India have lost four successive one-day internationals and their world No 1 ranking, but captain MS Dhoni insists they're not far off.
The world champions have done little to avert their reputation as poor tourists south of the subcontinent, with two heavy ODI defeats in South Africa before Christmas then back-to-back losses to a resurgent New Zealand in closer contests. Wednesday's 15-run Duckworth-Lewis defeat in Hamilton saw Australia overtake them on top of the world.
India haven't been poor, but with the bat are too reliant on Dhoni and Virat Kohli. With the ball they lack a cutting edge from their pacemen and are struggling to make an impact via their two-spin attack of Ravi Ashwin and Ravindra Jadeja.
"There have been a few things that have not really gone our way," Dhoni said.
You could argue they were hard done by in the rain-interrupted Hamilton match, actually scoring more runs than the hosts in making 277-9 off 41.3 overs, 15 short of the adjusted par total. On this occasion, though, choosing to bowl first with rain threatening wasn't the right call.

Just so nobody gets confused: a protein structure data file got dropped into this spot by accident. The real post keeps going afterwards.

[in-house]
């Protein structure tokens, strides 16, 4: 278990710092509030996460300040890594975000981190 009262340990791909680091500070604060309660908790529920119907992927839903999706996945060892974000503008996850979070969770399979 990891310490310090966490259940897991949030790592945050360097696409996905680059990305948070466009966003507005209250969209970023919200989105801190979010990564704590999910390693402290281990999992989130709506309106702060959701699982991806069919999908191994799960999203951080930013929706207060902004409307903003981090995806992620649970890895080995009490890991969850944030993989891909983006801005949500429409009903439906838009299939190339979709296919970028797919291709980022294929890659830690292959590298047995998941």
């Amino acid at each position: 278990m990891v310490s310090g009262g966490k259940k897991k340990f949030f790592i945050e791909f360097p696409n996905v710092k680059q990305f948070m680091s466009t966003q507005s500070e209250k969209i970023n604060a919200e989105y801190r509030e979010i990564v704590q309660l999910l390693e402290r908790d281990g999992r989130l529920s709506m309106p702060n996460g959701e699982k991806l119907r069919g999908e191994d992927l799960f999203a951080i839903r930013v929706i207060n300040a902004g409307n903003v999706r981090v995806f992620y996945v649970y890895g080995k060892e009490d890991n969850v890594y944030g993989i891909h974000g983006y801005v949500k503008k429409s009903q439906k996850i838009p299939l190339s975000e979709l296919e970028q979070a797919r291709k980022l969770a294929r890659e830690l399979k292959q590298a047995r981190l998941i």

Kohli, surely the world's best one-day batsman, has shone like a beacon in an underperforming top order. Openers Rohit Sharma and Shikhar Dhawan plundered Australia at home in October but struggled badly in South Africa and New Zealand. Wednesday's 22 was their best opening stand in four ODIs. They crawled to that score off 7.3 overs in their Hamilton chase before Dhawan charged Tim Southee and was yorked.
"What some of the batters are going through is a phase where first when you come in and you just play your natural game and then all of a sudden you have a reputation to carry on and that puts a bit of pressure on them," Dhoni said.
"With more and more games, they will realise what their particular game is, they will back themselves."
It is certainly a more vulnerable looking Indian batting lineup without the likes of familiar faces Virender Sehwag, Gautam Gambhir and Sachin Tendulkar at the top. No 4 Ajinkya Rahane also looks unconvincing.
With the ball, experienced Ishant Sharma is down on pace and struggling for accuracy, going at eight an over with just two wickets for his toil.
Mohammed Shami is their most likely wicket-taker and Bhuvneshwar Kumar is accurate, but they lack punch and New Zealand's batsmen have got set. Kane Williamson, in particular, showed how to milk India's spin duo which hasn't been able to keep the brakes on.
Dhoni was happy with India's death bowling but felt they offered too many boundary balls at the start and end of each over. He insisted they remained a happy team and were intent on getting back in the five-match series in Auckland tomorrow.
"As far as the morale is concerned, it's a fantastic, lively dressing room. And what we always emphasise is that cricket is not something that should have a lot of effect on the dressing room."
- Fairfax Media
Was a life ban from cricket a fair punishment for Lou Vincent?Related story: (See story)